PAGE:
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Kyle Kidd
Soothsayer Antonio Poscic , August 16th, 2022 08:11

Kyle Kidd of Mourning [A] BLKstar plays liberation anthems to a disco beat, offering a beacon in the darkness for Antonio Poscic

“Won’t you hide me there? Won’t you cover me?”, Kyle Kidd’s soaring, delicate voice shapes these words into a prayer on ‘Salvation (Ode for Eunice)’. Backed by grave piano stabs, rustling chimes, swirling guitar licks and occasional synth chromatics, the Cleveland vocalist and member of the Mourning [A] BLKstar collective draws from Nina Simone’s ‘Sinnerman’ to craft a song of liberation and self-loving devotion akin to those found in Alice Coltrane’s oeuvre. But where the original Black spiritual and Simone’s version are urgent, delirious, and turned outwards, Kidd’s song feels like a personal epiphany. “You're fully exposed, you're fully exposed”, they cry out, releasing an acceptance of themselves and a glorious announcement to the world.

Throughout Kidd’s debut solo album Soothsayer, Black history and artistic heritage are understood as living and breathing concepts, not static, commodified objects to be consigned to museums. Kidd’s musical memory quilt is alive and in constant flux as it draws from soul, gospel, R&B, hiphop, rock, and jazz to create miniatures that sound at once vintage and futuristic. On ‘Temple’, the crackle of vinyl sets a sepia-tinged backdrop for grooving, gritty beats above which Kidd’s sampled line “this goes out to the one I love” is elevated into a warm hymn, followed closely by a resolute testimony of self-actualisation: “first there’s me then you then us”.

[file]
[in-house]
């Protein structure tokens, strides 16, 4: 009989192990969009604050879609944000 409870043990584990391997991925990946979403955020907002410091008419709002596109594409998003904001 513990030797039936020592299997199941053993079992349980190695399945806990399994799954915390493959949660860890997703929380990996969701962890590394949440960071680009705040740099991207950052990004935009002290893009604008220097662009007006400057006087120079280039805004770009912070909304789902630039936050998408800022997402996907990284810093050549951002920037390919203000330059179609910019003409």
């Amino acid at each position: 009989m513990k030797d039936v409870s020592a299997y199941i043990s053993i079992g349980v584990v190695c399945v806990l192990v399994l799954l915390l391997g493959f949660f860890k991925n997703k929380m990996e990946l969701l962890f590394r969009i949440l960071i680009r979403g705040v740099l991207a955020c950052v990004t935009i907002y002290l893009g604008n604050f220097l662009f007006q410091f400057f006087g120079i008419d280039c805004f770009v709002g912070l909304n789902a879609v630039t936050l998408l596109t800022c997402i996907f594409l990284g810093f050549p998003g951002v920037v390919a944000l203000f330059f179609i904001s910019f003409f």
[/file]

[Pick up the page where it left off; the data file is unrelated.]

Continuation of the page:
Elsewhere, the introspective ‘Scars Alight’ is driven by hazy Rhodes lines and a soulful, funky rhythm built on top of hand drums, allowing Kidd to consider all the ways they have been made to feel wrong, broken, and unwanted in their life. Although the concepts of Black and Queer otherness permeate the whole album, nowhere else are they as explicit as on this song. Here, the contrast of Kidd’s fascinating voice and the heaviness of their lyrics provoke a visceral emotional response, instilling a sense of radical empathy and joy of liberation.

While reflective, Soothsayer is meant to be a beacon in the darkness. ‘TMS’ finds this light “right on time!” in energetic disco and funk à la Chaka Khan sustained by rhythmic “ah” vocalisations and a throbbing, irresistible bass line. Later, ‘Glass Dance’ is illuminated by trumpets and bursts of guitar licks and ‘Last Time’ lets clarinets and flutes rip out in Middle Eastern modes, riding close to the offbeat fusion of Herbie Hancock’s The Headhunters.

‘Inside My Love’ begins to wind the album down by ascending into divine soul, which ‘Dreama’ then dissolves into lush ambient. Kidd’s inflection elongates, turns words into mantras and lets them float on a current of gentle flutes, plucked harp, and an all-embracing bass line. “I was a dream for you as you were for me”, they sing, letting the dream become reality.